I share stories and ideas about empowerment, perspective, and hope. My goal with this part of my work is to help you examine the stories we've been living in--about who we are, how our world works, and our role in it--and choose whether you want your life to extend these same stories or tell different ones.
Here's what I mean by "real" and "green"
I use the word "Real" in the sense that it's focused on what's real and important to you. It's living according to your values, as opposed to allowing your life to be driven by capitalism and consumerism.
I use the word "Green" in the sense that it's about making choices that are as regenerative as possible, or at least that do no harm. Industrialization and consumerism have conditioned us to live in ways that are extractive and destructive. A Real Green Life recognizes that conditioning and explores ways to undo it.
When you sincerely commit to simply caring for your self and your family with a focus on your truest values, you are indirectly taking care of the Whole. This is what I call living a Real Green Life.
"Business as usual," vs "a real, green life"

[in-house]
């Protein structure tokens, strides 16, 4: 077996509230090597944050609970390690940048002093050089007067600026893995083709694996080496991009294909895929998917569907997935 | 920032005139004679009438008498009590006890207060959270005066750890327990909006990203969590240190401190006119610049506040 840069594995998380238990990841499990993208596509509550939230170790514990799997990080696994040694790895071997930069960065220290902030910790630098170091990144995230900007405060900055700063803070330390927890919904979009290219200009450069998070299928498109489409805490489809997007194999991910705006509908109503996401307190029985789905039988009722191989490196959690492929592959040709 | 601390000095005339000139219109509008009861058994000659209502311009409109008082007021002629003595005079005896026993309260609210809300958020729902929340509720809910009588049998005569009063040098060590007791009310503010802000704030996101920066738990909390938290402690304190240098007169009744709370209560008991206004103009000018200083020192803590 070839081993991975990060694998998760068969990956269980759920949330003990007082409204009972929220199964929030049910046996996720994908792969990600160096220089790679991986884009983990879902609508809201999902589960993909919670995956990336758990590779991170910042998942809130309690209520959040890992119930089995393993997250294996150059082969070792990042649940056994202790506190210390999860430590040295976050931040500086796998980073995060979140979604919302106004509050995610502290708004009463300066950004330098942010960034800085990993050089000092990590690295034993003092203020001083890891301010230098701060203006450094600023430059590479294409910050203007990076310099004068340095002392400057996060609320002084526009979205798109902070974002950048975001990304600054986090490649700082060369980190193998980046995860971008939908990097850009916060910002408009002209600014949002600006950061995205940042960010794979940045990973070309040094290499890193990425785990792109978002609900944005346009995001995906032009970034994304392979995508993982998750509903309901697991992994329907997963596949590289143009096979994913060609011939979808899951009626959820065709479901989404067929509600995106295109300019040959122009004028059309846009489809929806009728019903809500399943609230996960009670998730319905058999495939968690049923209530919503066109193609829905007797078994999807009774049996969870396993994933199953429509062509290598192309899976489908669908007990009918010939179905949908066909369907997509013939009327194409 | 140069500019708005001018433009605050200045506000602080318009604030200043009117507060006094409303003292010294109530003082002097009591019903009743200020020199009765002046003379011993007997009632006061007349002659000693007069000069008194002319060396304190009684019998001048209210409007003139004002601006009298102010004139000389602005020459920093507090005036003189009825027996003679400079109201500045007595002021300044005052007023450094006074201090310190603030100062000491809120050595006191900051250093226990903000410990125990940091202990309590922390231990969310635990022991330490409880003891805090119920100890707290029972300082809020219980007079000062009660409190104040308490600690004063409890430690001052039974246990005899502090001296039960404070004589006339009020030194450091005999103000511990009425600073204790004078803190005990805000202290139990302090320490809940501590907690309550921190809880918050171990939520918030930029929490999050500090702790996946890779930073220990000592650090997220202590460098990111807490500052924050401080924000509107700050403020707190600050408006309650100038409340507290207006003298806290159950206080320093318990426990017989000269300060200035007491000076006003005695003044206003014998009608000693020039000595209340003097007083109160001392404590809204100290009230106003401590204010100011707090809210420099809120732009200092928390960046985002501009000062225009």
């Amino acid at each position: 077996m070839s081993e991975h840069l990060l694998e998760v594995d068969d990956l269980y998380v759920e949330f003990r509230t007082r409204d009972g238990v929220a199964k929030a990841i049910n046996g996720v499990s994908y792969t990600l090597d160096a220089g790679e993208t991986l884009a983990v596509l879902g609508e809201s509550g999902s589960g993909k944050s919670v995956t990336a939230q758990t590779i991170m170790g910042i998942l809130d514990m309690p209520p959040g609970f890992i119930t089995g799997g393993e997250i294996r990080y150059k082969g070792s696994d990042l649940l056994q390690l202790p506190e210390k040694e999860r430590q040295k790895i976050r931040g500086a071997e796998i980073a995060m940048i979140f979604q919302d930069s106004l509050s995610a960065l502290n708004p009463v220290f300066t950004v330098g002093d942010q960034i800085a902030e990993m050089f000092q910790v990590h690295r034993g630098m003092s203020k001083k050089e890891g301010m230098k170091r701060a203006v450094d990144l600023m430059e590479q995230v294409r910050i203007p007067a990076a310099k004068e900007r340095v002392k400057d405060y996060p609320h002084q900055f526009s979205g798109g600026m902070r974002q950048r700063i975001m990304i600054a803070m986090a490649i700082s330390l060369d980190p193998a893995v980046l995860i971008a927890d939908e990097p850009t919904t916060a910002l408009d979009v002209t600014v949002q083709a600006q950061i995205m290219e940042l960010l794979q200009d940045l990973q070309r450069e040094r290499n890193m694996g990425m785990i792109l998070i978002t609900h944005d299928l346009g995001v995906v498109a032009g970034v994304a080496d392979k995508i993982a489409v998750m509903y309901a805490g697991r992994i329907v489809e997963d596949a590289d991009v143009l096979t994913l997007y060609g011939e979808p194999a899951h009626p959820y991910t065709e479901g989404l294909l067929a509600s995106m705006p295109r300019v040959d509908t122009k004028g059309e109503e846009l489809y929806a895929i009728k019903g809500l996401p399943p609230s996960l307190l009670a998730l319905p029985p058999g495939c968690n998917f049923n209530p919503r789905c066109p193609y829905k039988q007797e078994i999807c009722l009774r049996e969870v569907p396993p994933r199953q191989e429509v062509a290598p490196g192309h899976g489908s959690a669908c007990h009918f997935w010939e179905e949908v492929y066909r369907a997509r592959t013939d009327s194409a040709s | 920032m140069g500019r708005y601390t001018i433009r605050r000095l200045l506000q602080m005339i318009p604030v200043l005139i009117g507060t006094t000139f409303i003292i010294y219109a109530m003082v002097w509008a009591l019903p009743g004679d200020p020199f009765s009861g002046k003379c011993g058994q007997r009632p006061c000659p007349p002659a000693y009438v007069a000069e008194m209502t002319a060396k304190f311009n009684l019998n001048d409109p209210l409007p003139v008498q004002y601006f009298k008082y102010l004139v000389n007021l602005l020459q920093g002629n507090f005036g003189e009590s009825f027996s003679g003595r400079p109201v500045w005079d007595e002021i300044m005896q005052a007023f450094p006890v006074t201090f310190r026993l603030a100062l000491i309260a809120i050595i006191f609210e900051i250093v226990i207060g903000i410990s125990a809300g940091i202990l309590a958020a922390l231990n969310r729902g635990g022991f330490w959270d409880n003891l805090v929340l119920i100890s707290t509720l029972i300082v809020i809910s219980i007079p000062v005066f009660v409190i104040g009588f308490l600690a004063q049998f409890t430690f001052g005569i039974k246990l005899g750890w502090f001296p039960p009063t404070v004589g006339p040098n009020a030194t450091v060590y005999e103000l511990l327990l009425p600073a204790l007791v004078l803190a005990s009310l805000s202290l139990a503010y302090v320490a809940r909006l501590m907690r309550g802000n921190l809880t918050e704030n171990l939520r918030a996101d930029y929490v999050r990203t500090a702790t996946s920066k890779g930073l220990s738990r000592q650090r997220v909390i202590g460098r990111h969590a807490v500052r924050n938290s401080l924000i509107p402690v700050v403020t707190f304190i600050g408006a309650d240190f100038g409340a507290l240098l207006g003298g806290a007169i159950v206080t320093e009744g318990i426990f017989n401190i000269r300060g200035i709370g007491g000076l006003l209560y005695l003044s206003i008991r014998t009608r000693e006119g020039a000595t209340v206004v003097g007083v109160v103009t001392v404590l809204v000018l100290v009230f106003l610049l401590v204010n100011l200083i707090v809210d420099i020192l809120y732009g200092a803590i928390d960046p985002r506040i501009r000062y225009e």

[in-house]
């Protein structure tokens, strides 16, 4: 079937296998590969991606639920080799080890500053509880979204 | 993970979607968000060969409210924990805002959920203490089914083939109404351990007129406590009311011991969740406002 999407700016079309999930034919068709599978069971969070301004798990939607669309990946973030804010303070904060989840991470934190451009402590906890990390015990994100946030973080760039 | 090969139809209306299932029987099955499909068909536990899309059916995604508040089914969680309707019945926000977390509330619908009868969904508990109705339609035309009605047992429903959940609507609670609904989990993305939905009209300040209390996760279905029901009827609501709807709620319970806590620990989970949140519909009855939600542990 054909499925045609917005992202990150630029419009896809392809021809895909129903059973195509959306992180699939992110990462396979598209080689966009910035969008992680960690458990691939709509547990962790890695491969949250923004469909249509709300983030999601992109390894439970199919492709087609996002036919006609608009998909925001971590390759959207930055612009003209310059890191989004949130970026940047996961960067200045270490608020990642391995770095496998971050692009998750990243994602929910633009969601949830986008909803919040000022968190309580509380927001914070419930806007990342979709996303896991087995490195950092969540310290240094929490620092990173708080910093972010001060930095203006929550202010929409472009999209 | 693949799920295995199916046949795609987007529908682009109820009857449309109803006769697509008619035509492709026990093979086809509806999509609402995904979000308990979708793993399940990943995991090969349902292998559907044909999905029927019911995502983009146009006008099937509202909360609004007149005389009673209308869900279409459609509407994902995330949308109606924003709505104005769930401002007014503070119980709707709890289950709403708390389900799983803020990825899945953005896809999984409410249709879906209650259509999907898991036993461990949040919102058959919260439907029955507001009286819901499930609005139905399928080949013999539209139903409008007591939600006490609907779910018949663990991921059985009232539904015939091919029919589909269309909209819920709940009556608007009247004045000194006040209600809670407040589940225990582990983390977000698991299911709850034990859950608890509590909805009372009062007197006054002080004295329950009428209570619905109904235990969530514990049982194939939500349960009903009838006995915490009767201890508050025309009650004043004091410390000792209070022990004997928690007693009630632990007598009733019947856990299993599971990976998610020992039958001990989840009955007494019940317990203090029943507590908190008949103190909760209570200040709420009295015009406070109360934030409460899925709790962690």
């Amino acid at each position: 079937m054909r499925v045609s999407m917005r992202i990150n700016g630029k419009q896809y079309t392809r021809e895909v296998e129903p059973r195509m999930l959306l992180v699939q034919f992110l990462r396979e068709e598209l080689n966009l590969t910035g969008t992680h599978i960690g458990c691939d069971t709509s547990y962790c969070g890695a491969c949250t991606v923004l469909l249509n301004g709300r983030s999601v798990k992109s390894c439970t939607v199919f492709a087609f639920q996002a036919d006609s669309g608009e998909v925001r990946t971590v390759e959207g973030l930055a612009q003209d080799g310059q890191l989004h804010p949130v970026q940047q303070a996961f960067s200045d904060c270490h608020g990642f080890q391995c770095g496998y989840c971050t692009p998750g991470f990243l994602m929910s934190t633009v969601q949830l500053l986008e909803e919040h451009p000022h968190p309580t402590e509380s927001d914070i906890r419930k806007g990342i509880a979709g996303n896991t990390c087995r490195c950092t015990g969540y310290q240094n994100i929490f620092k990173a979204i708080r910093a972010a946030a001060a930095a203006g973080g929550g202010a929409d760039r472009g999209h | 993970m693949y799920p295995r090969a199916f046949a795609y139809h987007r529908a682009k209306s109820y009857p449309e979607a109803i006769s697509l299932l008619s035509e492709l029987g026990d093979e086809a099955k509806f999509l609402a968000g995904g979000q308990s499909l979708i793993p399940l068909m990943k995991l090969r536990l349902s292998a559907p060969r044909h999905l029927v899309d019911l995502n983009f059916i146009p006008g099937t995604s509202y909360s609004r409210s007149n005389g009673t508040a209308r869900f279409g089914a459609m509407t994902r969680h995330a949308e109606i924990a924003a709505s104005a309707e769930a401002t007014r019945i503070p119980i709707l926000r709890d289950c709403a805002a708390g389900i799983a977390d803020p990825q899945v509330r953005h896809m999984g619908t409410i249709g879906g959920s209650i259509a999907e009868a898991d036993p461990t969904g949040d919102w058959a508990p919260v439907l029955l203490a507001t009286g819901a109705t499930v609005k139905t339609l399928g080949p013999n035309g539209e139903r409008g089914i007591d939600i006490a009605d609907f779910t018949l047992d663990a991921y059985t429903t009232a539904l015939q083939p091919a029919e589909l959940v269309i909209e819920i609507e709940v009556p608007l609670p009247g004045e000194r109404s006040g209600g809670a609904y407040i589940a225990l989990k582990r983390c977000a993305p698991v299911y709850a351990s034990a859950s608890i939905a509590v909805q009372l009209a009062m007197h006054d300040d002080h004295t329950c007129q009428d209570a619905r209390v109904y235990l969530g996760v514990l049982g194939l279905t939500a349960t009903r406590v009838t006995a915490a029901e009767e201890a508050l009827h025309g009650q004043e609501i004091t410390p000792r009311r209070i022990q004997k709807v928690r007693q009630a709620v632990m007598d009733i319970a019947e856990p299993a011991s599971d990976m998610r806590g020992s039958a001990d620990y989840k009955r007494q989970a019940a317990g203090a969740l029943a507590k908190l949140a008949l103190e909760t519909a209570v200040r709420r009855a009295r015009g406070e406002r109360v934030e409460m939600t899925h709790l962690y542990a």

Business as usual
Real and green
Industrial farming and food manufacturing, supermarket food, fast food, people eating in a rush or eating alone
Real food, grown in healthy ecosystems, local, seasonal, slow, homemade, people eating and sharing with enjoyment
Giant mono-culture farms, depleted ecosystems, shrinking biodiversity, disappearing top soil and dwindling indigenous knowledge about food and place
Small diverse farms, cottage industry, stable farming communities and ecosystems, room for indigenous people to continue their traditional lifestyles and ways for them to share their wisdom and perspectives
A growth-at-all-costs global economy dominated by a few giant corporations who sell to the entire world